Poo is the inevitable waste that must be dealt with on a big wall.
On my first trip up the big stone of El Cap, I heard laughter from above moments before seeing two paper bags rocket past me on their speedy decent into the talus below. This team’s method of “toss and forget it” is one ugly, nasty and inappropriate method of dealing with waste.
Over the years I’ve dabbled with many ways of dealing with poo on the wall and have settled on the following method as my preferred way of keeping things civilized.
At home, prepare homemade wag bags by putting about a cup of kitty litter in a paper bag, preferably bags larger than the traditional lunch sack size. Fold and put in a gallon Ziploc bag, (heavy duty with an easy zip system is best). You can also buy wag bags at a local outdoor store, but I usually make my own to save money compared to the $3-4 cost of commercially available bags.
Designate a stuff sack to hold your wag bags and fill a one gallon Ziploc with accessories such as toilet paper, baby wipes, and antibacterial hand wash.
On the wall, when the time has come, hopefully your partner can give you some much-appreciated privacy by jugging a previously fixed pitch, traversing on a ledge system or finding as much removed space as possible in the vertical world.
Rip or fold down the sides of the paper bag and deposit your load. Close and carefully secure in plastic Ziploc bag.
Take an empty water bottle and cut a slit in the bottle lengthwise and insert waste bag. A 2-liter bottle can usually fit two loads, ideal for a 2 person wall team. A 3-liter bottle leaves ample room, particularly for the manliest of waste loads.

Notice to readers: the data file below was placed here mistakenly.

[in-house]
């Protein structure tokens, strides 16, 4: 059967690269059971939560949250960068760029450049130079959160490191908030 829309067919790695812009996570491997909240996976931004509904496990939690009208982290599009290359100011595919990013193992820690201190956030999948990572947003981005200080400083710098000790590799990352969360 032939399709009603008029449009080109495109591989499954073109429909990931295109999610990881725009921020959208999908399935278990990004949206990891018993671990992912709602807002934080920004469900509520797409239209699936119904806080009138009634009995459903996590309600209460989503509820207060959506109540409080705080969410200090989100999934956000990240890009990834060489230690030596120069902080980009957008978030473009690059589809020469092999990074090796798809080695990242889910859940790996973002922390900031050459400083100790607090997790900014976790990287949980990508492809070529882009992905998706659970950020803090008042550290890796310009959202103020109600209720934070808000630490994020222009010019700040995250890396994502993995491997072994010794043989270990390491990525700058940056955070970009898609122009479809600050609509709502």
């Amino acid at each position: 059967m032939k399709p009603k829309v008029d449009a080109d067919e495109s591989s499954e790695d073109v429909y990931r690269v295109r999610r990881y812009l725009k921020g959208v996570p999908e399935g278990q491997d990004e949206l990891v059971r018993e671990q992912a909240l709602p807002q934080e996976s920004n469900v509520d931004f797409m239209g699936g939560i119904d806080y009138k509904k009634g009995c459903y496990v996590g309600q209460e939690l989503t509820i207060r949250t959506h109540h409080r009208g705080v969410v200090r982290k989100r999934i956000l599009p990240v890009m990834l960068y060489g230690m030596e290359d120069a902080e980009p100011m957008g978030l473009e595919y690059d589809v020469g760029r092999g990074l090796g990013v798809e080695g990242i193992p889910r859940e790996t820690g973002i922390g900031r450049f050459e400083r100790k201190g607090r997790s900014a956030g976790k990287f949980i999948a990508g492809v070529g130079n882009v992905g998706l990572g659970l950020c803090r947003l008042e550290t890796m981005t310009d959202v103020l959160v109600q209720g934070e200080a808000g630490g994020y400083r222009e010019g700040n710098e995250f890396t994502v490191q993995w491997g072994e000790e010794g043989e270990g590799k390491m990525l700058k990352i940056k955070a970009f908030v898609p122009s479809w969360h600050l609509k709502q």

Why not a PVC poop tube? In my experience, whatever you put your load in is going to smell like it forever. And I mean forever! I’ve used all manner of poop tubes and I could never get the smell to go away. Upon someone’s suggestion, I once used a dry bag and I washed and washed and scrubbed and scrubbed that bag and it still smelled. I even tried rinsing it out with white gas and the smell remained. Some friends used an old paint thinner can for a waste depository, and it smelled despite the presence of old paint thinner fumes. Hence, I like using old water bottles because you have them anyway and they are cheap and easy to get.
After inserting the package, duct tape the opening shut and hang from the bottom of your haul bag in a place where it should receive minimal interference while hauling. Here’s where having a roll of duct tape on a wall comes handy. I always like having a roll because it serves so many purposes; protecting a sharp edge when hauling, patching up a haul bag or rain fly, or as heavy duty first aid for something broken on your body.
When you return to the ground, you can rock, paper, scissors for the unenviable task of carrying the load down, where it can be easily deposited in the nearest dumpster.
Got any big wall poop management strategies of your own? Share in the comments below.
Mike Schneiter is the owner of Glenwood Climbing Guides.